Back when it was still summer outside, Dave and I took a trip to the farmer’s market (as we often do). That particular day, amongst the veggie vendors and bread bakers, there was a man doing tricks for the crowd. He was juggling and sword swallowing in time to some rather cliché sounding French music. He was there, on a sweltering hot day, in his tattered black pants, tank top, tiny leather shoes and hair slicked back in a little pony, performing for passers-by. He drew quite the crowd. Watching him juggle was initially what stopped me but it wasn’t his act that transfixed me – it was the look on his face as he was performing. It was nothing short of pure, unfiltered joy in what he was doing. For that reason, we stood there watching him for fifteen minutes. I could have watched him all day.
Since then, I haven’t been able to shake the idea of that sort of raw, pure joy. Even now, I can’t recall a time in recent memory when I’ve experienced such visible joy – inwardly or outwardly. It seems like everything from my yoga practice to the books I’m reading lately have reflected this attitude. This week in one of my yoga classes, we dedicated our practice to gratefulness. The instructor read a quote that was something along the lines of “Gratefulness is seeing what’s there instead of noticing what’s not.” Through that, I’ve finally been able to shake loose a bit of a working idea; something to bring to you to talk about.
I want to talk about delight.
It seems like such a simple word, such a simple idea. For me, it’s puppies or Jeni’s ice cream or watching my niece discover the world. It’s traveling and exploring and feeling inspired and listening to Adele. “Feeling all the feels” is probably a good layman’s definition for the word itself. As I was considering it the last few weeks, I came to a much simpler conclusion. This life is something to find delight in. It’s nothing short of a miracle that we wake up every day, that we get to take part in this Divine plan, that we breathe in oxygen and convert it to the energy that powers our bodies moment to moment. Yet, it’s so easy to take our eyes off that simple miracle and get caught up in the mundane. I get up, go to work, come home, talk about my day, eat dinner, watch some TV then go to sleep to do it all again tomorrow. Surely there’s an opportunity in there to delight in something; to be thankful for one thing; to be grateful for a moment. But I keep missing it.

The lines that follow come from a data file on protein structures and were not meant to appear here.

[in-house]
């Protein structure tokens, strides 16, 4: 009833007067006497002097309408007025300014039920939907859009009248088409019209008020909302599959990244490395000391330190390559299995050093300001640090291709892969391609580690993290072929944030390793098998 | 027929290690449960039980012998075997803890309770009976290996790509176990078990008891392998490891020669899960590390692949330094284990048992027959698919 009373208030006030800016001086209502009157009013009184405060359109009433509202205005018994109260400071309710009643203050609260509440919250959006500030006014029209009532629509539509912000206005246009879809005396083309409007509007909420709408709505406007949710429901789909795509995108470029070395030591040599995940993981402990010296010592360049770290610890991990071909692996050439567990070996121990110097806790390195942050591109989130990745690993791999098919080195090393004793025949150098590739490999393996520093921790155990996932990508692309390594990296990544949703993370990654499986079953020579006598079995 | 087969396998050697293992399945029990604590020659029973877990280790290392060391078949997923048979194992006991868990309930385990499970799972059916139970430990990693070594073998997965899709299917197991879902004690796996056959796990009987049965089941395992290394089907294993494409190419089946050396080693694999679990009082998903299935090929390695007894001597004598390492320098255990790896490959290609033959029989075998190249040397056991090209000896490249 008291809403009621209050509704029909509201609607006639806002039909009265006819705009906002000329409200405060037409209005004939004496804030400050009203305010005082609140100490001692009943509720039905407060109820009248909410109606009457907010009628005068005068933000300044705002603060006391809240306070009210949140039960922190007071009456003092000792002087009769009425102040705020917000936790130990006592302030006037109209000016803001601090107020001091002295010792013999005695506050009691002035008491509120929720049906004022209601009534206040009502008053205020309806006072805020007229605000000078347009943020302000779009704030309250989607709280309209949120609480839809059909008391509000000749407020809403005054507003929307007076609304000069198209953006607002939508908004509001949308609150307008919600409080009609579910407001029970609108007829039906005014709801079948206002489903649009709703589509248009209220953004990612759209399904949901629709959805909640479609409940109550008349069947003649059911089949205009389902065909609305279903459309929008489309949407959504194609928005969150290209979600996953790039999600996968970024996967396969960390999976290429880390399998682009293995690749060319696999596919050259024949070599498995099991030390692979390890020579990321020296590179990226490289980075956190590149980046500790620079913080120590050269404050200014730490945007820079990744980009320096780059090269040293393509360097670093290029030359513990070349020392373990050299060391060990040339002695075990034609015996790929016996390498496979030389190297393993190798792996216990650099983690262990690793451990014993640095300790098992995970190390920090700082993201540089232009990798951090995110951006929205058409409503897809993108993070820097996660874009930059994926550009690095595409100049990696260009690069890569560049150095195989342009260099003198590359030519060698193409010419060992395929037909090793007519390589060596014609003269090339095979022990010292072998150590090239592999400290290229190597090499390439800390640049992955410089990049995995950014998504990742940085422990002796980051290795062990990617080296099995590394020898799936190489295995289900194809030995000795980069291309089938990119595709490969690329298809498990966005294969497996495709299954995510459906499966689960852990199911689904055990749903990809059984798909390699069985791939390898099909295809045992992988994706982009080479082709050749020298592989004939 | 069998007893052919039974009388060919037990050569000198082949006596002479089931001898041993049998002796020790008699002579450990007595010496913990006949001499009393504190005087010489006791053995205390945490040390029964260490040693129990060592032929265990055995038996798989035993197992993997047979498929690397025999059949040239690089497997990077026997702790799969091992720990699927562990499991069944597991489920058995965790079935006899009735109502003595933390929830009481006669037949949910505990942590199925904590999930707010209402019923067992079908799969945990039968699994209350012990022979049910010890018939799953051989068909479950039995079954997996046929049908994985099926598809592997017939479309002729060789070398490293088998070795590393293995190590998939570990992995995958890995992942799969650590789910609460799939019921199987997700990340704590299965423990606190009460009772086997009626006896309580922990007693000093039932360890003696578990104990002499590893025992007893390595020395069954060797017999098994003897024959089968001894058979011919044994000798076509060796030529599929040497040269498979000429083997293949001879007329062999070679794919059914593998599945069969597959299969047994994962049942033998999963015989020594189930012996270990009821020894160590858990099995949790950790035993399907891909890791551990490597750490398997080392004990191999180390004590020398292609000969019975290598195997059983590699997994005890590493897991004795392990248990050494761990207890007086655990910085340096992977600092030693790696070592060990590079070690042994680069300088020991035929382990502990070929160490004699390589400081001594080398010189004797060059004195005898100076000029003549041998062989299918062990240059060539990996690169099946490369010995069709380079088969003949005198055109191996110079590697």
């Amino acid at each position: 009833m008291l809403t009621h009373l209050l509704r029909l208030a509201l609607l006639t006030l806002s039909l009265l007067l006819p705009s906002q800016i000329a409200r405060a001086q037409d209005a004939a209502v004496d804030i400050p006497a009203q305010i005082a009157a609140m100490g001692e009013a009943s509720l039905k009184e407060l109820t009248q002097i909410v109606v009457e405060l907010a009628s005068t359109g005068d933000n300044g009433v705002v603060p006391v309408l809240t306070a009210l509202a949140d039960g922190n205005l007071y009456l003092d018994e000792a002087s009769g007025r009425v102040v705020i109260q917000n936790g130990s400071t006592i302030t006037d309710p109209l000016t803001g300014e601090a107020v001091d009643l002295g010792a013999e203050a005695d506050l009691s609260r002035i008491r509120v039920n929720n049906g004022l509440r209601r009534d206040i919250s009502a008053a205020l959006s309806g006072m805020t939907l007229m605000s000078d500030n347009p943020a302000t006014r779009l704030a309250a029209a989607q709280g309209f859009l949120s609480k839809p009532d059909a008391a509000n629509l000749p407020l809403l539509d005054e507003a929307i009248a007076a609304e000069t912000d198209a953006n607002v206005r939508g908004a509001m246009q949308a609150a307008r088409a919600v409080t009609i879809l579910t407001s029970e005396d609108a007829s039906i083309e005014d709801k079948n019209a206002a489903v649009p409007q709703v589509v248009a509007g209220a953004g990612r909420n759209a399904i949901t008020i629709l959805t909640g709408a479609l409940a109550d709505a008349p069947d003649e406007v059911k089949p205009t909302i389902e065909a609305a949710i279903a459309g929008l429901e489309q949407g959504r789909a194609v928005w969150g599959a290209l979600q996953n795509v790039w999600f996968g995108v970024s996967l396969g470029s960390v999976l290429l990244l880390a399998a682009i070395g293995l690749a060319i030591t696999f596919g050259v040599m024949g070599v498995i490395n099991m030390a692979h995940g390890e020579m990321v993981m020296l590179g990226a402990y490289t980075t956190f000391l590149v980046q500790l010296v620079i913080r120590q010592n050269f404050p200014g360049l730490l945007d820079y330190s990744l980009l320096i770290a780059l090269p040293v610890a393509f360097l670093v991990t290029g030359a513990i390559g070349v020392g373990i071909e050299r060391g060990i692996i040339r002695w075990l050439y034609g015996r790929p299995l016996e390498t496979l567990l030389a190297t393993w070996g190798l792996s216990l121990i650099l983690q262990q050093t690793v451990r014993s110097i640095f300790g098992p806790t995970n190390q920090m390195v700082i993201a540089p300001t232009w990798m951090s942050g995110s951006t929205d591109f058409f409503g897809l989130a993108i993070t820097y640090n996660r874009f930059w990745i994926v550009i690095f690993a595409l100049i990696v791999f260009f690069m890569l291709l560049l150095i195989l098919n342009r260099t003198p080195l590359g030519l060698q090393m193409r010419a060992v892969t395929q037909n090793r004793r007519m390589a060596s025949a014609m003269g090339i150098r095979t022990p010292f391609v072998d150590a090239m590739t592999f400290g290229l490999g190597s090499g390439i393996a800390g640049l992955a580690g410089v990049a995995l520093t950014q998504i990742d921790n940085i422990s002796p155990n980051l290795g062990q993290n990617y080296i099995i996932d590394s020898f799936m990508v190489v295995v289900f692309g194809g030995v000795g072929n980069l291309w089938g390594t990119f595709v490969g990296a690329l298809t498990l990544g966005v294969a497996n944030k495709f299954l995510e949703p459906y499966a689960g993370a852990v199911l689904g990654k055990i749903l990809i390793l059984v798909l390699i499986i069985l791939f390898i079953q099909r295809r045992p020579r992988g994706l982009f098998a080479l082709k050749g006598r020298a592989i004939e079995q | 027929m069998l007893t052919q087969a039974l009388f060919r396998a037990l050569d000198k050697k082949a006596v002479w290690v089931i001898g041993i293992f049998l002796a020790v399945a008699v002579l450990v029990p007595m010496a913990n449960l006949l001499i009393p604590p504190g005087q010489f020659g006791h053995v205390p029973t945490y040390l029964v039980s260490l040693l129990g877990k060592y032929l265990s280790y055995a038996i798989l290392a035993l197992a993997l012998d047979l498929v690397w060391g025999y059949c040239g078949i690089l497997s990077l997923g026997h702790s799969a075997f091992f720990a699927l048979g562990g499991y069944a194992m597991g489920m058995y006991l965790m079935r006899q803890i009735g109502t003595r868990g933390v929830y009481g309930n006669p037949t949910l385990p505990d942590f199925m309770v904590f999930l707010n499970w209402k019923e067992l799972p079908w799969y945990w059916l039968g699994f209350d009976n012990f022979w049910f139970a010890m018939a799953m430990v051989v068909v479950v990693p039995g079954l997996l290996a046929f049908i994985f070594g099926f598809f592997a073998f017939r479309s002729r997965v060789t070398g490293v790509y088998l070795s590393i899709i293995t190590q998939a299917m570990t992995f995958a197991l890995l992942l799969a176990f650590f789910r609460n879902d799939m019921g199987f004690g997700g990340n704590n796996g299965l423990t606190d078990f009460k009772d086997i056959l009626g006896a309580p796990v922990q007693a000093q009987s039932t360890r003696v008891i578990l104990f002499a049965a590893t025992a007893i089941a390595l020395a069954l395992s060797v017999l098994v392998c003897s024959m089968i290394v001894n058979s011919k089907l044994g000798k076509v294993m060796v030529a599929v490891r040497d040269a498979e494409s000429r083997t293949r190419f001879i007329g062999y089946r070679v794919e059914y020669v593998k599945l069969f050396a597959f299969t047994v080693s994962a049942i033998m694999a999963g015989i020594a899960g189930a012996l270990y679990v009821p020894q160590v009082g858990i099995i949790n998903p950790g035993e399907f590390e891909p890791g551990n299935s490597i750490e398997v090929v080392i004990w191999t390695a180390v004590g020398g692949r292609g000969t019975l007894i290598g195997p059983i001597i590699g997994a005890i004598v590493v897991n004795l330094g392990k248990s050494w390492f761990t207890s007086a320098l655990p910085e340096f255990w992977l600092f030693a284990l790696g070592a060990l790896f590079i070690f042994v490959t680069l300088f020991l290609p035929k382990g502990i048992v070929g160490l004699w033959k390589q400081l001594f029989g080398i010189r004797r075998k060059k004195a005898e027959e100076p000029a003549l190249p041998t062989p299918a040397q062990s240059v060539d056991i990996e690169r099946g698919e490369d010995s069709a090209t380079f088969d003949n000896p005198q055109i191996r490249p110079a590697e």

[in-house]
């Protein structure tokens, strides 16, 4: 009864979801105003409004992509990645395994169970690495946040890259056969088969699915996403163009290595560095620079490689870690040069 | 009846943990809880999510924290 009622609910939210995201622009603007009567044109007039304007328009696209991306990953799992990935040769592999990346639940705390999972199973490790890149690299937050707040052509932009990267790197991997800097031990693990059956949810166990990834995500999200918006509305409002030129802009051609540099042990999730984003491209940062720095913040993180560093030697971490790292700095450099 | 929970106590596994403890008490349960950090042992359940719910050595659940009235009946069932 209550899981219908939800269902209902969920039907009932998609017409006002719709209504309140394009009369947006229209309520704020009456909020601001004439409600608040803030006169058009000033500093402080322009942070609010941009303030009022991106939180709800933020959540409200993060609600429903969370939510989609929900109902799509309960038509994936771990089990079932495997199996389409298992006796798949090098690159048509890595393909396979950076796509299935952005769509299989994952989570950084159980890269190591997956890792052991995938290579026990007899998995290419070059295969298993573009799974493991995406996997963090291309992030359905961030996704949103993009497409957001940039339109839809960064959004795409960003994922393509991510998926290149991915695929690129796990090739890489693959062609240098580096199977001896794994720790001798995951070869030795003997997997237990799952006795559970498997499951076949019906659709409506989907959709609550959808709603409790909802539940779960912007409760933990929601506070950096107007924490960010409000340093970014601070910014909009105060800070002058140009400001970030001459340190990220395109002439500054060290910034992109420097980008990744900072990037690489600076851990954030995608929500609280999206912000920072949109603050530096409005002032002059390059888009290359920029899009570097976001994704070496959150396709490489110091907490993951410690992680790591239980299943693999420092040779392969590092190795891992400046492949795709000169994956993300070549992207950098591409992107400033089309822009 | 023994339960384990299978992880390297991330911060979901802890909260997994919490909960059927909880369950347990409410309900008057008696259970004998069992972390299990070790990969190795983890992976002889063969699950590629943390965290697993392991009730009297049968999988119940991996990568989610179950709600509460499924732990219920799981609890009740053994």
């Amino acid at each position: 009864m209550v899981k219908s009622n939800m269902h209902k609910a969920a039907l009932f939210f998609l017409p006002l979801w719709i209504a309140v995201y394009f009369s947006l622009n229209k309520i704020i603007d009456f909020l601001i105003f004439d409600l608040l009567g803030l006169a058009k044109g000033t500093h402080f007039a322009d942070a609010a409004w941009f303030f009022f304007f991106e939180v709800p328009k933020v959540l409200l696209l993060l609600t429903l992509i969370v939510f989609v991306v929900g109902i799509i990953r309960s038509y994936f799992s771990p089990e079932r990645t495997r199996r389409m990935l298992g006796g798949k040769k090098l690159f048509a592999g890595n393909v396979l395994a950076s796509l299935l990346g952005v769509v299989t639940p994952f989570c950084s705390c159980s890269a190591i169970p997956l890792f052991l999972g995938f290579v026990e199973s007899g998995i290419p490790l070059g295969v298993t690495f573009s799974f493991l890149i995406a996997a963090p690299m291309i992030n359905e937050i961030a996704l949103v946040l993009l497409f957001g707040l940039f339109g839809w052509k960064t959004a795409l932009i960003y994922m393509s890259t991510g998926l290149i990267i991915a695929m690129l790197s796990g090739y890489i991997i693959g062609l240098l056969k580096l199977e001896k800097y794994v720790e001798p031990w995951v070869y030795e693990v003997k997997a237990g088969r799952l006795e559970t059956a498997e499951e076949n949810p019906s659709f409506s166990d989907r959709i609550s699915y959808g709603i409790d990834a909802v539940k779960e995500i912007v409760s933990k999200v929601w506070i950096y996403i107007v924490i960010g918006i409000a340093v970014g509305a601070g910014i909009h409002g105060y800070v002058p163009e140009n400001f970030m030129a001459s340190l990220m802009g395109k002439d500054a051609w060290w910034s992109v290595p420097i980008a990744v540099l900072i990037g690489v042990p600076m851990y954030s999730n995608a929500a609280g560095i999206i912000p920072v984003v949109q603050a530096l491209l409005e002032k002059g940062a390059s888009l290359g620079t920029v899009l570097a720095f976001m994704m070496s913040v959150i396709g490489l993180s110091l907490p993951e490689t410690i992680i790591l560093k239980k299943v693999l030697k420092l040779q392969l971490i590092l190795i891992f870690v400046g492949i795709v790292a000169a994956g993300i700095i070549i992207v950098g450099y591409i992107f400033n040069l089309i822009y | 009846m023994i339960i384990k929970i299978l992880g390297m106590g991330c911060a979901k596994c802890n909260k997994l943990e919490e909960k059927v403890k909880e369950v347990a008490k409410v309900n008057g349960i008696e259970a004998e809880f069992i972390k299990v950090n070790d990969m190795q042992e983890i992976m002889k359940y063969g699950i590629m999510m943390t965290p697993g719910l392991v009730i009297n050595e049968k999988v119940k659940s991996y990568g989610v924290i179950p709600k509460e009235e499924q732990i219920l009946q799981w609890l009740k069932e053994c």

In all “life manuals” we’re instructed to find the thing that makes our hearts happy and do it. As though it’s the simplest thing in the world. And for some people it probably is. In my own head, it’s this Mt Olympus that seems to keep growing ahead of me that I dare not even start the climb. On CBS Sunday Morning this week they were airing a piece about The Piano Guys. Four dudes who, in their time away from their family, make music. Watching them reminded me of the guy doing tricks here in DSM; there was that same look of pure joy on their faces and it’s because they’re doing something they love. They have figured out what makes their hearts happy. I’m going to resist the urge to solve my own problem here and really just leave it open. I need to consider this idea of delight and take it with me. I invite you all to find it along with me.